When you are facing unemployment, you likely have lots of questions and concerns. One of those questions may be who pays for unemployment benefits: you or your employer?
Employers are always concerned with payroll taxes, which are subject to both state and federal laws. Unemployment insurance is a tax supported program with which employers must comply. The way an employer shoulders their obligation to fund unemployment insurance could affect your eligibility for unemployment benefits. Here is what you need to know about how Oklahoma funds unemployment benefits.
Oklahoma’s Unemployment Insurance Program
The unemployment system was first created in 1935 as a response to the Great Depression of the 1930s. This is a joint state and federal system. Oklahoma’s unemployment insurance program is established and governed by the Oklahoma Security Act of 1980, Okla. Stat. tit 40, sections 1-101-9-104.
Employers are required to report and pay unemployment tax for their employees. This tax includes both state and federal unemployment tax insurance. Employer contributions accrue and become payable by each employer for each calendar year in which the employer is subject to the Employment Security Act.
Contributions become due and are paid by each employer to the Oklahoma Employment Security Commission for the Unemployment Compensation Fund. Okla. Stat. tit. 40 § 3-102. This tax funds unemployment compensation programs for eligible employees in Oklahoma.
Your Employer Pays
These taxes are paid quarterly by your employer and are based on your wages up to a maximum annual amount. An employer who uses independent contractors instead of employees is not subject to paying unemployment tax. The tax only pertains to employers and employees. But if an employer wrongfully mischaracterizes an employee as an independent contractor, the employer could be subject to fines and penalties.
The employer pays this tax to the state and the state then disburses unemployment benefits to eligible employees. All benefits are paid from this fund and paid according to the rules that the Oklahoma Employment Security Commission may prescribe. Okla. Stat. tit. 40 § 2-103.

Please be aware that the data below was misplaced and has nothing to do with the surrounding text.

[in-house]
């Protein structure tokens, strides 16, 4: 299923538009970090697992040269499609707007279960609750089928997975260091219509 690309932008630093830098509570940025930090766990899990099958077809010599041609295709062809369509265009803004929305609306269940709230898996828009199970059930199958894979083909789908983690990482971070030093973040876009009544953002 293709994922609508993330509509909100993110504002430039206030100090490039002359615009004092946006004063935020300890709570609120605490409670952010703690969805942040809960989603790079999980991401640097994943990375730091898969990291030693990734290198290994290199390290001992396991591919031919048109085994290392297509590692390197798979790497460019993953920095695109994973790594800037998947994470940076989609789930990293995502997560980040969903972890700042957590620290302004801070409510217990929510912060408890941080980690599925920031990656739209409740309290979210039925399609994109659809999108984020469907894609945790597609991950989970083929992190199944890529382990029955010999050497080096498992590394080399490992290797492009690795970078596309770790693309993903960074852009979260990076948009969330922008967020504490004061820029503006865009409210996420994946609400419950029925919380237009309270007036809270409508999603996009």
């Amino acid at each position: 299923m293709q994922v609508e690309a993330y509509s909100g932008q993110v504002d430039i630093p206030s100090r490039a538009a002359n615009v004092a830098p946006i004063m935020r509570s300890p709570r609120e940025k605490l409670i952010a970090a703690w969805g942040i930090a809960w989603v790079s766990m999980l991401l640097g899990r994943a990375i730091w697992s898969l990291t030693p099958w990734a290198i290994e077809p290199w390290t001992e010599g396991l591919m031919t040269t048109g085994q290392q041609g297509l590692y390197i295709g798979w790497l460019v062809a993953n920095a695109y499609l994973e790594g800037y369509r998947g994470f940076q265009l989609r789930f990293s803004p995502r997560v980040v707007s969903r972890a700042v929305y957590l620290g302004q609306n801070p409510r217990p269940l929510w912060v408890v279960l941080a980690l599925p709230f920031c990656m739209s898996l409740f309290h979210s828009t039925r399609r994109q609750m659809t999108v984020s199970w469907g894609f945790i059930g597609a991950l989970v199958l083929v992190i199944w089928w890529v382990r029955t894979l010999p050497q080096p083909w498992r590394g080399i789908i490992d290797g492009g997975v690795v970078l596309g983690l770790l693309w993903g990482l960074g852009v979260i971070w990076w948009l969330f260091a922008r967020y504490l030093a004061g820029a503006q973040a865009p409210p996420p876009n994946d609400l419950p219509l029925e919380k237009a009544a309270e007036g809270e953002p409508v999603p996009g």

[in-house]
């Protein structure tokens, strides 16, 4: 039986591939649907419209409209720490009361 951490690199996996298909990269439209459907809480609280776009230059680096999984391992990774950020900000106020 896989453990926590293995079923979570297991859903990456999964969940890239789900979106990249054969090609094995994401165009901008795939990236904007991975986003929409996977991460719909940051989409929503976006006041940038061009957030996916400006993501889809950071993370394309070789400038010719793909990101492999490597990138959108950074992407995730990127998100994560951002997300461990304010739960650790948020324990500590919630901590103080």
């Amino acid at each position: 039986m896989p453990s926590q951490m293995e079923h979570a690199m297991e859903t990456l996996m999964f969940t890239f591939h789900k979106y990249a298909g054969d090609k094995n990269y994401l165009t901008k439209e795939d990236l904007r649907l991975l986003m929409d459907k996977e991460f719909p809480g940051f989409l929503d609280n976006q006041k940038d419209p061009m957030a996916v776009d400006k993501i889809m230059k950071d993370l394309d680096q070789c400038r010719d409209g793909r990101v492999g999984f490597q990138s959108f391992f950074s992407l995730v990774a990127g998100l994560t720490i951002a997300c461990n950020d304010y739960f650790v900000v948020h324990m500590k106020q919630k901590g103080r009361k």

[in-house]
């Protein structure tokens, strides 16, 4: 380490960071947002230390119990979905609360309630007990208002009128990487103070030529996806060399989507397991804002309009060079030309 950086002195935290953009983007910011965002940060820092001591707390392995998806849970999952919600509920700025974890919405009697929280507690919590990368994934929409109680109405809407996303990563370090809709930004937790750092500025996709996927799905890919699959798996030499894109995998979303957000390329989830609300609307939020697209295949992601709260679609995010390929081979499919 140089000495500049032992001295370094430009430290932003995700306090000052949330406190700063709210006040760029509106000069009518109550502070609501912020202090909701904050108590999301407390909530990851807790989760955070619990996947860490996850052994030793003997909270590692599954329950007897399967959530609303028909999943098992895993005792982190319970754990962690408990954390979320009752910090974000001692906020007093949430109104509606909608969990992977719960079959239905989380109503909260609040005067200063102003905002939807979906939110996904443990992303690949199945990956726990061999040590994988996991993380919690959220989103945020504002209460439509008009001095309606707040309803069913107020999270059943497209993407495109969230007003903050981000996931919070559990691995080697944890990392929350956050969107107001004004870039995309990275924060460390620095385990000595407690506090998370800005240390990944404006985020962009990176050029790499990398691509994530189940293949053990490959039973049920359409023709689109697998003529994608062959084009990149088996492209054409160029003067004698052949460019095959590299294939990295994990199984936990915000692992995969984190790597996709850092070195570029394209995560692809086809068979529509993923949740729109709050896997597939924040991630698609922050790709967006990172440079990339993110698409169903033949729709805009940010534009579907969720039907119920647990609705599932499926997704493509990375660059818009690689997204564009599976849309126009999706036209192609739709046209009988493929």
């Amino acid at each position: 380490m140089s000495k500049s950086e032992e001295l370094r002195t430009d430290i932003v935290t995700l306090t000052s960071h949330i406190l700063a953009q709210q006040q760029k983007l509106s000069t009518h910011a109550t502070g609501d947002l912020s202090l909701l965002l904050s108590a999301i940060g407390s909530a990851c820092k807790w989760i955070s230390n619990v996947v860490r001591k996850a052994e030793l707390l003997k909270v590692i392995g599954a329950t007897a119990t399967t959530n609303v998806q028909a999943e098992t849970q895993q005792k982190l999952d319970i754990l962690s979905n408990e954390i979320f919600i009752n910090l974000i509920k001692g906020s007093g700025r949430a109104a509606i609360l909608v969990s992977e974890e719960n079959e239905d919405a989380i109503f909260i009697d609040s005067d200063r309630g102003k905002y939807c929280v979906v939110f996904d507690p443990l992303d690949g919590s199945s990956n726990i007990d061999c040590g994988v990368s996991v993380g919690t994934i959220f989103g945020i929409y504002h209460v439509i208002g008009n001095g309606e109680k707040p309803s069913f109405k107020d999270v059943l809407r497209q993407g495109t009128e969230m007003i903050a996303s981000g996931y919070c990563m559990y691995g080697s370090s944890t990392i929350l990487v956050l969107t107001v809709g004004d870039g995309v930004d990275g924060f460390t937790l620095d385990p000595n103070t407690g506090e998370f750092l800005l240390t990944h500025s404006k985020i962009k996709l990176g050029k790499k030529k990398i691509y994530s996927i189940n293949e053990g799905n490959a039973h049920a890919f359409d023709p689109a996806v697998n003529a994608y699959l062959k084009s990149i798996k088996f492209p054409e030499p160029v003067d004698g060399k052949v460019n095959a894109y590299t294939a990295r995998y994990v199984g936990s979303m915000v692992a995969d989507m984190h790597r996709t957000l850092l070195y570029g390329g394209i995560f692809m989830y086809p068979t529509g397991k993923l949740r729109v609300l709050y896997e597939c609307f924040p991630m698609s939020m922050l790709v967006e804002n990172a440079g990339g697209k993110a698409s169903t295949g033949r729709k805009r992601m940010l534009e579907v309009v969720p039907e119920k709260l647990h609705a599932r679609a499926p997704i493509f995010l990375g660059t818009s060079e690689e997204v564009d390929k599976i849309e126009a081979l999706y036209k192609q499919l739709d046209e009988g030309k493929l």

There are 3 states that withhold unemployment taxes from an employee’s check: Alaska, New Jersey, and Pennsylvania. In Oklahoma, the employer pays this tax on behalf of the employee. The tax is based on the amount of wages paid to the employee, and the tax rate varies by employer industry and experience rating.
Layoffs Can Cost Employers
In Oklahoma, an employer’s unemployment insurance rate is based on an “experience rating” that reflects factors including how long the employer has been enrolled in the unemployment system, and now many employees have filed unemployment claims against the company. Because valid unemployment claims can increase a company’s unemployment insurance rate, employers might challenge the otherwise legitimate unemployment claims of laid off workers.
Employers also pay a per-employee federal tax to pay for administrative costs associated with implementing the unemployment system.
If you have questions regarding an aspect of unemployment benefits and your legal rights, including who pays for unemployment benefits, make sure to contact an experienced Oklahoma employment lawyer to get the help you need.
Free Legal Consultation With An Experienced Unemployment Attorney
To set up your free consultation with the Oklahoma Unemployment Experts attorney’s office, call (918) 923-3776, or click the button below to sign up for a no-obligation unemployment consultation now.